1. This is a positive post and I hope people reading it see it as such. You could have written a whining rant about disrespect, or the lack of respect shown to men nowadays, but instead chose to write advice and guidance in order to help both men and women.


  2. I like this. I’m reading Indivisible right now and it’s amazing. Richards is a Christian but doesn’t speak Christianese; he’s translated all of these issues into language that we can use when speaking to our nonbelieving co-workers and friends.

    Because of the breakdown of the family – which I’ve experienced as well – it’s hard to remember all of these questions. I wonder, WK, whether you’d consider putting together a printable PDF or pre-marital pre-screen for women to use on men, or vice versa?


  3. Very well encapsulated.
    1Cor 13:13 “.. these three remain: faith, hope and love. But the greatest of these is love.” (further reading: 1Cor 13:1-8).

    More to WK’s write-up:
    Courting is bi-directional and needs to be sustained throughout especially as the relationship matures through committed Christian commitment and anointed through the covenant of marriage. My thoughts race towards 1 Cor 13:10-12 “…but when completeness comes, what is in part disappears. When I was a child, I talked like a child, I thought like a child, I reasoned like a child. When I became a man, I put the ways of childhood behind me. For now we see only a reflection as in a mirror; then we shall see face to face. Now I know in part; then I shall know fully, even as I am fully known.”

    It’s really important to be AND remain current and honest with your wife. It propagates Eph 5:21 “Submit to one another out of reverence for Christ.”
    Matthew 7:16-18,20 “By their fruit you will recognize them. Do people pick grapes from thornbushes, or figs from thistles? Likewise, every good tree bears good fruit, but a bad tree bears bad fruit. A good tree cannot bear bad fruit, and a bad tree cannot bear good fruit…..Thus, by their fruit you will recognise them”. This is where we hope that a husband is true to himself as he needs to love himself first to love his wife as Christ loved the church.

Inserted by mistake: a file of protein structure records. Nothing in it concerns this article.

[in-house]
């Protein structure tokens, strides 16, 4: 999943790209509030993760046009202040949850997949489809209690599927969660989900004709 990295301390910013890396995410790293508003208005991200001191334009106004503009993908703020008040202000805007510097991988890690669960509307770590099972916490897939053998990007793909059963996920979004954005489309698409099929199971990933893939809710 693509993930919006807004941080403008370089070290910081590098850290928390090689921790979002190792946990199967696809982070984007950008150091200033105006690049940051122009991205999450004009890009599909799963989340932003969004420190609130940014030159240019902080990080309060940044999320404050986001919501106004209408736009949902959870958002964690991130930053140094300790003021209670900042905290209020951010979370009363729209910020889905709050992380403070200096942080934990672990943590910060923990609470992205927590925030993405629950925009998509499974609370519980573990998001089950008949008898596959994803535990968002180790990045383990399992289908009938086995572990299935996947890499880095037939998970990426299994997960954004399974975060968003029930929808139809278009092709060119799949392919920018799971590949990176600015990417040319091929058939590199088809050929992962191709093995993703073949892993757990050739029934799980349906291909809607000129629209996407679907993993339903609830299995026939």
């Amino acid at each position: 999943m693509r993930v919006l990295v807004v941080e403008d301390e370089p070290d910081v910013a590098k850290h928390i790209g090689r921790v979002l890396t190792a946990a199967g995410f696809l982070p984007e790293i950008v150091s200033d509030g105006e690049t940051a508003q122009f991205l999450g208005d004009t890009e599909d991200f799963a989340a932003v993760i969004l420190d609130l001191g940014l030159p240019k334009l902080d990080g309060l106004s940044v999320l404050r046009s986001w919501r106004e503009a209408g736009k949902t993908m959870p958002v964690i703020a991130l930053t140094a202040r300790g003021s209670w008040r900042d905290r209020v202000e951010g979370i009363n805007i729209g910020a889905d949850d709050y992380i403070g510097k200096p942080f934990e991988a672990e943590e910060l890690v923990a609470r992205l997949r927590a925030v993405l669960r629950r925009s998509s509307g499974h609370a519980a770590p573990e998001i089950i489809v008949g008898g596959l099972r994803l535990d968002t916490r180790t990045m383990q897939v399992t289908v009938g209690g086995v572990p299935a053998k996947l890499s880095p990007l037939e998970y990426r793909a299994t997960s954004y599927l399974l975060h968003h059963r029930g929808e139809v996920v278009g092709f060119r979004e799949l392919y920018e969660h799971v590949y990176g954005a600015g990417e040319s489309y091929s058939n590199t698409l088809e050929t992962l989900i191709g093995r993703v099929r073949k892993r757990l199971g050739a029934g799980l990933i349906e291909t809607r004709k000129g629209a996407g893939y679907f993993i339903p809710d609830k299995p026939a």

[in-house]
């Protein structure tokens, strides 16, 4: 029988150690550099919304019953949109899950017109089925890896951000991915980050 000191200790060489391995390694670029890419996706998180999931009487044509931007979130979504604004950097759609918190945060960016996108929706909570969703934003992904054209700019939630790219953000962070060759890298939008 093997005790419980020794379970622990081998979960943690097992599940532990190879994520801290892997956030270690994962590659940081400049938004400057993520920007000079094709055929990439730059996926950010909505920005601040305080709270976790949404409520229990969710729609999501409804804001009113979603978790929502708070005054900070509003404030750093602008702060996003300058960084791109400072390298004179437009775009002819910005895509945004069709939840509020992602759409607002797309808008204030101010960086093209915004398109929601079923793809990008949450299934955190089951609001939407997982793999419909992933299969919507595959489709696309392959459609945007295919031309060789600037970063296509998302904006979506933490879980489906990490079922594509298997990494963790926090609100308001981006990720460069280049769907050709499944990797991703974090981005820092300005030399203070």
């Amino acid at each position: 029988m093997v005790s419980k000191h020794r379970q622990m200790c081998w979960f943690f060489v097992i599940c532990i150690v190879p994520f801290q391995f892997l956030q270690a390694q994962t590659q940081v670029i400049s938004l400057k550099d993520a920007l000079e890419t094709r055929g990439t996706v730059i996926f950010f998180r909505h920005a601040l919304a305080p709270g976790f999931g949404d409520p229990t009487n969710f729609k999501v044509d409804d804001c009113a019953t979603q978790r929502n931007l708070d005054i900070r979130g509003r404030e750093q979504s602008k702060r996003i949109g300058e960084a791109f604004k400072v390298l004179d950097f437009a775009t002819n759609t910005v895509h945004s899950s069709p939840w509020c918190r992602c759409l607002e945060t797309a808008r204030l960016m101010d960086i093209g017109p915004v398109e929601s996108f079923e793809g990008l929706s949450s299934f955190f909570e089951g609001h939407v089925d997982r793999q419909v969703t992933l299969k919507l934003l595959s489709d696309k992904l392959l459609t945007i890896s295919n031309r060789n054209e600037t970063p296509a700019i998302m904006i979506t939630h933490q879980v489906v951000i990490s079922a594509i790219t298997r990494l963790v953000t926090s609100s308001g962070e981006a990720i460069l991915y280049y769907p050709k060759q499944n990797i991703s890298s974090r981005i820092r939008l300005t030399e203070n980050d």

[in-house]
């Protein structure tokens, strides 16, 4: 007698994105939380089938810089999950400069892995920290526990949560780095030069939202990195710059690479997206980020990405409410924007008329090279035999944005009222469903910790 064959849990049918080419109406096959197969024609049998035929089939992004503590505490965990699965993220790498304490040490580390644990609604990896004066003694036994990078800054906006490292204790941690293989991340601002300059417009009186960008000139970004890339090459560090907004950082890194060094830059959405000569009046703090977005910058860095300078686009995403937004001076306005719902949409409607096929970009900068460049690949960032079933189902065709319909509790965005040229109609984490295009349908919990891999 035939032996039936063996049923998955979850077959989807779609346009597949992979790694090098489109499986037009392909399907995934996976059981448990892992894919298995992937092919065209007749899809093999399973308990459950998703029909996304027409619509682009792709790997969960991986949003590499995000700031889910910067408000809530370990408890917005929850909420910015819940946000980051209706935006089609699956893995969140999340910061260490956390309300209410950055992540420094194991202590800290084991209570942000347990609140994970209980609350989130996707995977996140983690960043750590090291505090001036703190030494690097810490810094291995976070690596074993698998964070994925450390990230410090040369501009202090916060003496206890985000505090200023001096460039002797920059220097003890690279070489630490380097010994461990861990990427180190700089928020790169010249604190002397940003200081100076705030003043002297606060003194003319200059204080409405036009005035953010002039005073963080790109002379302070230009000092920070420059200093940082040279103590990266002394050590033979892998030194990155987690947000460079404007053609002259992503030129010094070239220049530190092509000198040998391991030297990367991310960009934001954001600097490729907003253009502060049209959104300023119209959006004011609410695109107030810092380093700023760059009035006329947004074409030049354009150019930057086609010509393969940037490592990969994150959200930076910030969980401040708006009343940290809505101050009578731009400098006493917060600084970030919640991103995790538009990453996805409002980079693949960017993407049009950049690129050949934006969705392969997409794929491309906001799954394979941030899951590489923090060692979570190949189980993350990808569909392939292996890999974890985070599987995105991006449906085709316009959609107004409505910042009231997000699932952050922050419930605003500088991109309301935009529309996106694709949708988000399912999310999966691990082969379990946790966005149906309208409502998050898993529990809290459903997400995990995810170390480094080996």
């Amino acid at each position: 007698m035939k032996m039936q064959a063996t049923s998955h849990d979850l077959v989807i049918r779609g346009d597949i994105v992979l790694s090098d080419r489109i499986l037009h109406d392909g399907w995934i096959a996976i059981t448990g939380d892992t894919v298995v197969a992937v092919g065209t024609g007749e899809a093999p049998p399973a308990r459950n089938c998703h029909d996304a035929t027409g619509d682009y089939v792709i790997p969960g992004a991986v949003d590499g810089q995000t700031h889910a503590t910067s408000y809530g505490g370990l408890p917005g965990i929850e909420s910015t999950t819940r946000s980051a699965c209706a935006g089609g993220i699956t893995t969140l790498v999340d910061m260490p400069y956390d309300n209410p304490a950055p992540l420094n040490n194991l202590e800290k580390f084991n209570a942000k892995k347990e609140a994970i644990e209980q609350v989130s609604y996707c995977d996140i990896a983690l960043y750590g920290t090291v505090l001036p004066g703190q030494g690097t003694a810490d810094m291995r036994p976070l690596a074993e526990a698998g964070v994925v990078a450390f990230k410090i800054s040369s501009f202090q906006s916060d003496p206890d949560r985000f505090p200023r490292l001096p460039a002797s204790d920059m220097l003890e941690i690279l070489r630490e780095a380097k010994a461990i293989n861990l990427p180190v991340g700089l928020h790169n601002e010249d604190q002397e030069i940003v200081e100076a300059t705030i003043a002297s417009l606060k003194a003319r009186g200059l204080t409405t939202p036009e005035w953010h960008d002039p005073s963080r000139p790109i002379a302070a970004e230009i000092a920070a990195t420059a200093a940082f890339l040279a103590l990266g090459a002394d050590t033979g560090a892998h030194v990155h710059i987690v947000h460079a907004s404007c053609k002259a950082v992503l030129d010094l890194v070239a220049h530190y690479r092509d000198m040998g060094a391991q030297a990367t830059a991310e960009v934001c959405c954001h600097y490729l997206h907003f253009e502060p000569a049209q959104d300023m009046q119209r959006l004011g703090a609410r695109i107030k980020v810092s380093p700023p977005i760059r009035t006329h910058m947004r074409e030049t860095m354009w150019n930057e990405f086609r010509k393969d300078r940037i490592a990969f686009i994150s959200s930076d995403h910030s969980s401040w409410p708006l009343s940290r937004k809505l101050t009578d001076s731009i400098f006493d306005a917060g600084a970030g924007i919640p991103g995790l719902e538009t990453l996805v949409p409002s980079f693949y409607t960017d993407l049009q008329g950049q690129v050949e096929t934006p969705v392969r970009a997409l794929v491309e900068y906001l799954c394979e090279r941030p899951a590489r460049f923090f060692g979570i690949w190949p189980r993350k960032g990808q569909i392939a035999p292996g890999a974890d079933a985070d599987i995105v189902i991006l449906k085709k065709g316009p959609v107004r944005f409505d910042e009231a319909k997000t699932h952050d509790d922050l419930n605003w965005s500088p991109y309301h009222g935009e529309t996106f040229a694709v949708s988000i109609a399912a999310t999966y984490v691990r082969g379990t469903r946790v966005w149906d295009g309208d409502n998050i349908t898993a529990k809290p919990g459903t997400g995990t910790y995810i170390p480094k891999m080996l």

This is the kind of mindset we hope for in husbands (young, and maturing). Matthew 3:8 “Produce fruit in keeping with repentance.” 1 Timothy 6:6 “…But godliness with contentment is great gain.”

    Husband and Wife – 1Peter 3 8-9 :”… all of you, be like-minded, be sympathetic, love one another, be compassionate and humble. Do not repay evil with evil or insult with insult. On the contrary, repay evil with blessing, because to this you were called so that you may inherit a blessing.”

    Jer 29:11 For I know the plans I have for you,” declares the Lord, “plans to prosper you and not to harm you, plans to give you hope and a future.

    A call to men – young and maturing – Love your wife, as Christ loved the church. the woman a man courts is elevated to the position of a wife It is absolutely vital that a marriage is kept current husband, you need Holy Spirit to bind your marriage to your wife; wife, you need Holy Spirit to bind your marriage to your husband. Marriage is a covenant; a wife is an equal and a companion to her husband. Husband – relate to your wife; wife relate to your husband. No man or woman can covert a husband or a wife; no one can come between. Freedom (of will) is self-limiting; so choices that set you free need to be made.

    1Cor 13:13 “.. these three remain: faith, hope and love. But the greatest of these is love.” (further reading: 1Cor 13:1-8).


    1. as youI thought your article was interesting, although I was honestly aggitated and disillusioned with some of it. You place a lot of demands on a respectful woman and I don’t agree with the blanket statements about a women needing to study math, engineering, technology, politics, economics so she can appreciate a hard working man. I’m a single mommy, 31, never been married, and can’t stand math, engineering, technology. My add brain couldn’t focus on it for the life of me which is actually okay considering those are not areas of gifting and interest for me. Even if i wanted to get involved politically for specific cause, I wouln’t have the time considering I’m a full time mom with a passion for recovery amongst believers and healing from debilitating strongholds. If I homeschooled multiple children I certainly would not have time to do accomplish the myriad of expectations you place on a prospective wife.

      I deeply respect, look for, and require a man to be a provider in all meaning of the word, and I long to love him, care for him, and present myself to him for his enjoyment, comfort, and happiness. I also have been called to a certain ministry of my own which I believe if why I was put on this earth. I would be denying my birthright, my infinite purpose, my reason for living if I ignored this calling to study math, engineering, and become a political activist so my husband could feel respected. Thank goodness we are all unique in the family of God and what might be one man’s avorite flavor might be another’s poison. I could only marry a man who had been given the same ministry placement on his heart so we could be a team and work side by side furthering the growth of our brethern in the kingdom of god.